: A new generation of ulcerative colitis drugs is in development. Will they be blockbusters for Lilly and Pfizer?

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Pfizer Inc.’s PFE, -0.15% promising ulcerative colitis treatment could generate $1.9 billion in sales by 2030 if it’s approved by U.S. regulators next year.

That’s according to SVB Securities analyst David Risinger, who told investors this week that he remains “bullish” on the drug.

Pfizer obtained etrasimod through its $6.7 billion acquisition of Arena Pharmaceuticals Inc., which closed in March. The data that Pfizer shared earlier this week from two pivotal late-stage clinical trials further makes the case for the deal.

One study found patients taking etrasimod reported clinical remission of 32.1% compared with 6.7% taking placebo after 52 weeks. A second study reported clinical remission of 24.8% for patients taking etrasimod compared with 15.2% for placebo after 12 weeks. 

“These Phase 3 results support the positioning of etrasimod as the first-in-line oral therapy after conventional treatments fail,” Mike Gladstone, Pfizer’s global president of inflammation and immunology, said Thursday at Digestive Disease Week, according to a FactSet transcript of the presentation.

The experimental therapy is part of a wave of new ulcerative colitis treatments that aim to better treat an inflammatory bowel disease that is estimated to affect about 1 million people in the U.S. 

Up to 40% of patients do not respond to biologic treatments (like AbbVie’s ABBV, -0.38% Humira or Johnson & Johnson’s JNJ, +0.91% Simponi, which are both prescribed to people with ulcerative colitis and other immune disorders), according to the Crohn’s & Colitis Foundation. About 30% of ulcerative colitis patients don’t respond to biologics on a long-term basis.

“There is a need for therapies for patients whose disease does not respond to current treatments,” Michael Osso, the foundation’s president and CEO, said in a statement. “Additionally, there is a need for drugs that not only help decrease disease symptoms but also modify the course of [inflammatory bowel disease] in order to induce sustained remission.”

An increasingly crowded market

This new group of treatments includes Bristol Myers Squibb Co.’s BMY, -1.87% Zeposia, which was approved by the Food and Drug Administration as an ulcerative colitis treatment a year ago. The drug was first approved in 2020 for multiple-sclerosis patients.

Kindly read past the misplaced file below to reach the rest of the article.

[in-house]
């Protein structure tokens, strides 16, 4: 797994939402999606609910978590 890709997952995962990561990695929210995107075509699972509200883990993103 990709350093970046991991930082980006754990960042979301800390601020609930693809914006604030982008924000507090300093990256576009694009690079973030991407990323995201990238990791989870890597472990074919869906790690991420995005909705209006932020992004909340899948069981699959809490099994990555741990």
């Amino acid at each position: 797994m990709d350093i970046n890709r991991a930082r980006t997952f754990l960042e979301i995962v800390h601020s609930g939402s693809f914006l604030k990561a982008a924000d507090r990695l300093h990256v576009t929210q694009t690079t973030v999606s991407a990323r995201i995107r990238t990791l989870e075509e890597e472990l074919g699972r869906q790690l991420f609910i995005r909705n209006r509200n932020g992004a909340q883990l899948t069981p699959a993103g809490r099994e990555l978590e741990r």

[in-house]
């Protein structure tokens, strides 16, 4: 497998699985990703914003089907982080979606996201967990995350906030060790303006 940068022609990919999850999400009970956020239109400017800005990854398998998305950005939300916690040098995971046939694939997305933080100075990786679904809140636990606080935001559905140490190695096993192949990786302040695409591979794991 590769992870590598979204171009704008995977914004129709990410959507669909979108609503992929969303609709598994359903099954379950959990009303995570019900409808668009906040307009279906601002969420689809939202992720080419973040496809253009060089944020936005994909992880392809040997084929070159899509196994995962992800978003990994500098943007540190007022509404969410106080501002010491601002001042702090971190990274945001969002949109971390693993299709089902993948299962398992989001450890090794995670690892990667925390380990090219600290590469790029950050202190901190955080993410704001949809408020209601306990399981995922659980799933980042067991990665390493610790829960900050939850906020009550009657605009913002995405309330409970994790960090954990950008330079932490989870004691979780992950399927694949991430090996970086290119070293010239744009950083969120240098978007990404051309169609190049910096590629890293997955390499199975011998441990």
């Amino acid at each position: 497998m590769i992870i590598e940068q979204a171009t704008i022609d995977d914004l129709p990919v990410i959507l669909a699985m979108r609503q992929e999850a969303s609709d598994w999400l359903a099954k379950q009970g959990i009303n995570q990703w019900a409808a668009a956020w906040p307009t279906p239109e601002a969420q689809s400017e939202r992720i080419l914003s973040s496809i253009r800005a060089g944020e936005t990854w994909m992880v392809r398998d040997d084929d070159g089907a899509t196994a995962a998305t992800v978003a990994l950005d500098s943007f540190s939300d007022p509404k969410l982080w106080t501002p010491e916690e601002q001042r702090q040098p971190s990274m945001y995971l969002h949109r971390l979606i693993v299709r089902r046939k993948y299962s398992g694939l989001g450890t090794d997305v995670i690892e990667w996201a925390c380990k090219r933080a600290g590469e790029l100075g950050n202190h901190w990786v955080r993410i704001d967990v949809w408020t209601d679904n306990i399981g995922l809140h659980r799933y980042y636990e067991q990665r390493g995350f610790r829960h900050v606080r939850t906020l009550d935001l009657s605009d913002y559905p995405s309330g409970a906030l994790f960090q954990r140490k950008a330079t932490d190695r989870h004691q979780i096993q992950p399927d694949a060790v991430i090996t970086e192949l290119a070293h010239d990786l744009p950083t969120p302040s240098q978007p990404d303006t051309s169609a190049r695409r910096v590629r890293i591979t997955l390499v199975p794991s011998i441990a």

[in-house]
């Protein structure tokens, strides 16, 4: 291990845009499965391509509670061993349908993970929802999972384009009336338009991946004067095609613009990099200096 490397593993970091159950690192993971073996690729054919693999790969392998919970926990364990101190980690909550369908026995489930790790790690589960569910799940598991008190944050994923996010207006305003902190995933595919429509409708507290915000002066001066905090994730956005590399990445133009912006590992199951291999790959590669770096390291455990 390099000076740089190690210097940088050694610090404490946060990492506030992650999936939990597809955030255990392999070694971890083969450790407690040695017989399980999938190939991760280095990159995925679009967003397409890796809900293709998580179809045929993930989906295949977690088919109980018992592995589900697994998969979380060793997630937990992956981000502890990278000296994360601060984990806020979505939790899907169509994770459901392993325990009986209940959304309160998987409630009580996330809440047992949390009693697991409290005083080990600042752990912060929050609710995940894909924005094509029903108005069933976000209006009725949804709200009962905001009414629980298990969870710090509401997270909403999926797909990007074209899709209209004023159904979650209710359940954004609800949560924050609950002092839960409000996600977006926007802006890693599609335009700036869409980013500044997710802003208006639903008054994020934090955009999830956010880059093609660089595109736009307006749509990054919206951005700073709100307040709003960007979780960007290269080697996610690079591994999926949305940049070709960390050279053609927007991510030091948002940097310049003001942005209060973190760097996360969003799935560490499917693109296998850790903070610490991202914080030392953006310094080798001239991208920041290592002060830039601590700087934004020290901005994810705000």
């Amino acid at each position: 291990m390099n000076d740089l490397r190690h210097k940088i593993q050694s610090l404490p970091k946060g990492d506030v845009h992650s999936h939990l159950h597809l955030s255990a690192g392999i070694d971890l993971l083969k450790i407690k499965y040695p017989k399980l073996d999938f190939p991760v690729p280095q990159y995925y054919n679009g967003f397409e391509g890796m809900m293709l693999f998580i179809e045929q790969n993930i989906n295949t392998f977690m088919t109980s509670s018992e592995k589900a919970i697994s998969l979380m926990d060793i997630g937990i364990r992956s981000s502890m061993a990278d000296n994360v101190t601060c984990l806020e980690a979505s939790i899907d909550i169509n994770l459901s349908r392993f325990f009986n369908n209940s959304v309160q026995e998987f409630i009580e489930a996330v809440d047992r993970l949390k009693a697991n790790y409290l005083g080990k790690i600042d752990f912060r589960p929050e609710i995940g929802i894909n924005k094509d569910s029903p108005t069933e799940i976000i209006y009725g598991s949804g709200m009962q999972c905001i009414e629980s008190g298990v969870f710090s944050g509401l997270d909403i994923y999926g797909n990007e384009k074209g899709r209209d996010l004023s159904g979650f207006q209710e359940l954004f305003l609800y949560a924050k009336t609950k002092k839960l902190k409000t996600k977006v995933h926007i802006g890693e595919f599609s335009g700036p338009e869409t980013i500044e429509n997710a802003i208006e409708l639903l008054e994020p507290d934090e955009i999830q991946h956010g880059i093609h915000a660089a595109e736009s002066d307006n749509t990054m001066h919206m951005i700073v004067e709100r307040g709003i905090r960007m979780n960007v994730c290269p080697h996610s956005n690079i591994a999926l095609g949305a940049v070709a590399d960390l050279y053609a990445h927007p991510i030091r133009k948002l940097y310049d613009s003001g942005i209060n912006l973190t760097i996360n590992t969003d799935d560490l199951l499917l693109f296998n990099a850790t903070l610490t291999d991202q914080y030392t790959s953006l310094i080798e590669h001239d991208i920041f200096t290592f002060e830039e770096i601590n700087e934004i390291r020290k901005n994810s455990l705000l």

It’s expected to bring in $619 million in revenue this year and $1.8 billion in 2026, according to a FactSet consensus. 

The wholesale acquisition price is about $93,000 per patient a year.

In etrasimod, Zeposia may have a competitor.

“Zeposia’s label requires dose titration and an electrocardiogram when patients initiate therapy due to known concerns with these [adverse events],” Risinger told investors on Wednesday. “If etrasimod is approved without similar safety warnings we believe this would be a benefit over Zeposia and could contribute to etrasimod taking share from BMY’s drug.”

But that’s not the only new ulcerative colitis therapy in development. 

Protagonist Therapeutics Inc. PTGX, +7.10% said last month that a larger dose of its ulcerative colitis drug candidate failed a mid-stage study, but smaller doses demonstrated clinical remission. It’s now seeking a “large pharma partner” or a “structured financing arrangement” to help move the therapy into the next phase of clinical studies.

“We believe that PN-943 may represent a substantial commercial opportunity and merits further clinical development,” Protagonist president and CEO Dinesh Patel told investors on May 4.

Then there’s Eli Lilly & Co. LLY, +3.20% experimental ulcerative colitis drug. The company said Tuesday that patients taking mirikizumab had “statistically superior and clinically meaningful improvements at one year compared with placebo.” Though etrasimod and Zeposia are oral S1P receptor modulators, mirikizumab is an anti-IL23p19 monoclonal antibody. 

The FDA is expected to make a decision on mirikizumab next year. Pfizer has said it plans to seek regulatory approval later this year.

This article was originally published by Marketwatch.com. Read the original article here.

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